in the mid range both in price and complexity of design and the mate to the eagle we just wrote about. Split from tail to beak so he appears to be two ravens curving around your wrist, his eyes are too far apart to support abalone inlay. One of my favorite Raven stories is about the Blind Halibut fisherman. We have more stories about Raven than any other character, partly, I’m sure, because Ravens are so intelligent and interesting. Ravens are also gluttons and very mischievous, so one day Raven saw a blind man go out to fish for halibut, and he thought “He can’t see so I’ll steal his bait!” Octopus is the favorite food of the halibut and also it seems of Raven, so when the fisherman would set out his hook, Raven would dive down and carefully steal the octopus off of the hook and eat it. Every fisherman gets frustrated and angry when his bait is stolen multiple times, the blind man was no exception. He kept his line taut and felt very carefully for the nibble of a bait stealer. When he felt the tiniest nibble he jerked the line with one mighty pull and hooked the Ravens beak right off his face! He pulled in his line and there was a strange object hooked on his line that he could not identify. He felt it all over, but could not figure out what it was, so he took it home and fastened it to the pole out side his house, hoping someone would come by and know what the strange object was.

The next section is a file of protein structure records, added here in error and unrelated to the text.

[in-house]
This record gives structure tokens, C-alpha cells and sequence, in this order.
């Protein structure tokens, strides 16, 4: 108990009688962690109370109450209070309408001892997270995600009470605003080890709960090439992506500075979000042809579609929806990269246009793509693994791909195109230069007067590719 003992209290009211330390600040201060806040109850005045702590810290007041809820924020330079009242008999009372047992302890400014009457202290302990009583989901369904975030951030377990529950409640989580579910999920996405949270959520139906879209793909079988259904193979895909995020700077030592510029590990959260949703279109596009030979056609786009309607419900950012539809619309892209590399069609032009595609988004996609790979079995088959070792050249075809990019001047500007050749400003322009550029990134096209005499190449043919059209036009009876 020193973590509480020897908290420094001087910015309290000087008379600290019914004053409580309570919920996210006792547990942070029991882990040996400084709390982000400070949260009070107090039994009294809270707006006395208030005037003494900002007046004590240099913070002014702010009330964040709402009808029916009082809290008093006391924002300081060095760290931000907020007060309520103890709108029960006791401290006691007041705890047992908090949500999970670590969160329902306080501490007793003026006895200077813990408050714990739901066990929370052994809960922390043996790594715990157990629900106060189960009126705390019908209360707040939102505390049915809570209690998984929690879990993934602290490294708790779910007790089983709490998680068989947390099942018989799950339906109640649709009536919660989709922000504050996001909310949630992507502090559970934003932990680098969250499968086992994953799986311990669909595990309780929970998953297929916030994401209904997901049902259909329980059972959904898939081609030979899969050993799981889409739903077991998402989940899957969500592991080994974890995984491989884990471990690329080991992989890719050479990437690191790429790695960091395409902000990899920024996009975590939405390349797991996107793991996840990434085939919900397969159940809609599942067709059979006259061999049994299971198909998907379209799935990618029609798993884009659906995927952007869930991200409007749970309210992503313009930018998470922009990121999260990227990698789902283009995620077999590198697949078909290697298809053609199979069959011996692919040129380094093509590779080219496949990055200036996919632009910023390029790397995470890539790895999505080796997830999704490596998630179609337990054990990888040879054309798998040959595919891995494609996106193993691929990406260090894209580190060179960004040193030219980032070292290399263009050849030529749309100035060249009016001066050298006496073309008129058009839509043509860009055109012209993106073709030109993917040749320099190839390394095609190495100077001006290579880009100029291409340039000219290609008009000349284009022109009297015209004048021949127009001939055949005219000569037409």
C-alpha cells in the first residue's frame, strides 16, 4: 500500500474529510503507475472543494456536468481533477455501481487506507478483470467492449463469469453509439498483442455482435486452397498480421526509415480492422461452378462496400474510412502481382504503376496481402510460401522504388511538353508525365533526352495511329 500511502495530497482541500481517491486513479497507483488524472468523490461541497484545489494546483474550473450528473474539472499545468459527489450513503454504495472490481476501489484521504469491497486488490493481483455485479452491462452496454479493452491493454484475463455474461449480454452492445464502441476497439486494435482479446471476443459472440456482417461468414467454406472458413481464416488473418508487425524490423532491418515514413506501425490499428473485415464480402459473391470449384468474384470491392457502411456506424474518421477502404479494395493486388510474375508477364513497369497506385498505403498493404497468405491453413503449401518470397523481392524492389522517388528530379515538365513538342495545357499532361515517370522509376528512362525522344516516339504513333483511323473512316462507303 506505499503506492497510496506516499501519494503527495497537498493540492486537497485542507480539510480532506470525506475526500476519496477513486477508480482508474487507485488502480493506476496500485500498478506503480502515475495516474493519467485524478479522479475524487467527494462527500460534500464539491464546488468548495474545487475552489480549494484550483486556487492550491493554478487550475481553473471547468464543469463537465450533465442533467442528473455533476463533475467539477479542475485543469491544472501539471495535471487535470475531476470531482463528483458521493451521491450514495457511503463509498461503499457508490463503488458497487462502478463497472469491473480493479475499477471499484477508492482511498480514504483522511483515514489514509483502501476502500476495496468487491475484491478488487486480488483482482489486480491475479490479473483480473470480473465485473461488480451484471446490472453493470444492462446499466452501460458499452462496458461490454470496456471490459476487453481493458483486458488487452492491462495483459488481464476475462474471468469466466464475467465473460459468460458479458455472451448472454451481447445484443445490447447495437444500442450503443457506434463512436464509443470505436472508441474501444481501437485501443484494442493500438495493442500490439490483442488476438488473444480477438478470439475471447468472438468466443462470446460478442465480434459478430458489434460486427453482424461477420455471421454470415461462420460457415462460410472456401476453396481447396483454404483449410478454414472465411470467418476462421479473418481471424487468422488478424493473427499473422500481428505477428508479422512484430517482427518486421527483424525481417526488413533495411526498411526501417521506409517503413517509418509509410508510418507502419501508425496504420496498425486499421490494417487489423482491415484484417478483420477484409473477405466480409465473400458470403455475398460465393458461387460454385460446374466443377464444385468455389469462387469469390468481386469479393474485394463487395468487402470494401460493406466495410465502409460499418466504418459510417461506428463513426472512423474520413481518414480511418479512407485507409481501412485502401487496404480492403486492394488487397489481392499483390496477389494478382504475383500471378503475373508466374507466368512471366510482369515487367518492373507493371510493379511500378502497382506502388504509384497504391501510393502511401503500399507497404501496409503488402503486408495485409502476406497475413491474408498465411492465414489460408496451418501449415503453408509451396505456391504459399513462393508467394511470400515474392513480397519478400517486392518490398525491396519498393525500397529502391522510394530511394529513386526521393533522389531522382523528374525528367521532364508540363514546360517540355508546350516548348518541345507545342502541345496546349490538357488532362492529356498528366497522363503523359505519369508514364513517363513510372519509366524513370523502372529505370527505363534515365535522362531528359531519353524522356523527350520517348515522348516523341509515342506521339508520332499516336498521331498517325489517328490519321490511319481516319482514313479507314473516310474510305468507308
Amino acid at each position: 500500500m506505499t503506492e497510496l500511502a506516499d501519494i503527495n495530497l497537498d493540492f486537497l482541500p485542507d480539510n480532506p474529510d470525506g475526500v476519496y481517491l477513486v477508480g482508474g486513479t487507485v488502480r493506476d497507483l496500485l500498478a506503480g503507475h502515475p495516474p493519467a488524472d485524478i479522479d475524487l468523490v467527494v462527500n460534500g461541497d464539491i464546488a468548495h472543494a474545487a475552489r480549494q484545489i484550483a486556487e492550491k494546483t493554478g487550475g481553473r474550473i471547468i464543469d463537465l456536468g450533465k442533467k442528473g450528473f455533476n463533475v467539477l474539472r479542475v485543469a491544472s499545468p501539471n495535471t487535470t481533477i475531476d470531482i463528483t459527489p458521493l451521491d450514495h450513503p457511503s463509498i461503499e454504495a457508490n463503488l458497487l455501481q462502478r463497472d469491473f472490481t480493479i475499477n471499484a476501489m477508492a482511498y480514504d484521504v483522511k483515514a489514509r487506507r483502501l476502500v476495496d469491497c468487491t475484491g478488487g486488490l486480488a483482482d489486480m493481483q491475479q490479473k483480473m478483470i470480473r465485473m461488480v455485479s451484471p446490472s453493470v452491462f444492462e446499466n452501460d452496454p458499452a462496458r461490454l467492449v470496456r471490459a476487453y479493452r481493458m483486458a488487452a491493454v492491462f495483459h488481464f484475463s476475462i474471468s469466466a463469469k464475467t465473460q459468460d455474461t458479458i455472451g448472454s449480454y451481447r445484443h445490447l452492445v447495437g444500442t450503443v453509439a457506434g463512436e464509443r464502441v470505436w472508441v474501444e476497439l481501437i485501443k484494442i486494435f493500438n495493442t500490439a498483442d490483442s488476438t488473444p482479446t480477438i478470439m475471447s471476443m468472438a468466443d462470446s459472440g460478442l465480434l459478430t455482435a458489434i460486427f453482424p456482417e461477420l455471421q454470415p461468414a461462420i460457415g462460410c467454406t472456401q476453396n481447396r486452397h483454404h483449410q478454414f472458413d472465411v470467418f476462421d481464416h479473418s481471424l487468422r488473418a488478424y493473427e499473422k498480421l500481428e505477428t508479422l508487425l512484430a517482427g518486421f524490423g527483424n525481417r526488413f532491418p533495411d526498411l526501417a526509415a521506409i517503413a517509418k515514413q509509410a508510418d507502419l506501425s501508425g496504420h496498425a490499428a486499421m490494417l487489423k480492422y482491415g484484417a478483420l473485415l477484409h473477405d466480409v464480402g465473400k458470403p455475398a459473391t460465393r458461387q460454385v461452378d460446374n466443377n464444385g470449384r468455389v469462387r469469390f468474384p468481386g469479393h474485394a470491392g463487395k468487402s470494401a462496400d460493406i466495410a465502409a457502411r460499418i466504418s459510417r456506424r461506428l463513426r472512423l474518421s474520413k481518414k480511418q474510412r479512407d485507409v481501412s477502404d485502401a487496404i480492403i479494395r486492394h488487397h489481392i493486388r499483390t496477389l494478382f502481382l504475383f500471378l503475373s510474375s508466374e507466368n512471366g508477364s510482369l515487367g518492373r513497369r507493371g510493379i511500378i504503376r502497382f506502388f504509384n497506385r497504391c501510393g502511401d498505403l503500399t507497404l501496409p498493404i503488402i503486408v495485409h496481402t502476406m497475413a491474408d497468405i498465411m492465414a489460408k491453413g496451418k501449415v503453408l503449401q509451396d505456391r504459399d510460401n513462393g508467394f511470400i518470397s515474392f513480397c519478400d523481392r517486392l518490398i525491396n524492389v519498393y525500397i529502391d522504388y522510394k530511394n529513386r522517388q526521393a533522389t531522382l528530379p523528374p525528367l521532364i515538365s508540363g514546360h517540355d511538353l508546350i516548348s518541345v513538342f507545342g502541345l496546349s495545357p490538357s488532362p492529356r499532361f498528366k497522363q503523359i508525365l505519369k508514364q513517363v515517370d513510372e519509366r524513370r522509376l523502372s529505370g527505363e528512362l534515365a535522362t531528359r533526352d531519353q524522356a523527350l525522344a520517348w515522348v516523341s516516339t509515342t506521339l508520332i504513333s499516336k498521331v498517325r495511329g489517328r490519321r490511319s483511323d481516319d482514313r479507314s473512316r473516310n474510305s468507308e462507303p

Next morning the object was gone! Raven had come by and taken his beak back, but he had a hard time getting it to stay on his face. The Raven with a broken beak is often seen on poles and looks like a human with wings and an Egyptian style goatee which is really the Raven’s beak hanging down below his chin. I have never come up with a bracelet design of the broken beaked Raven that I was satisfied with, so I have never done a bracelet to illustrate this story, but it is one of my favorites.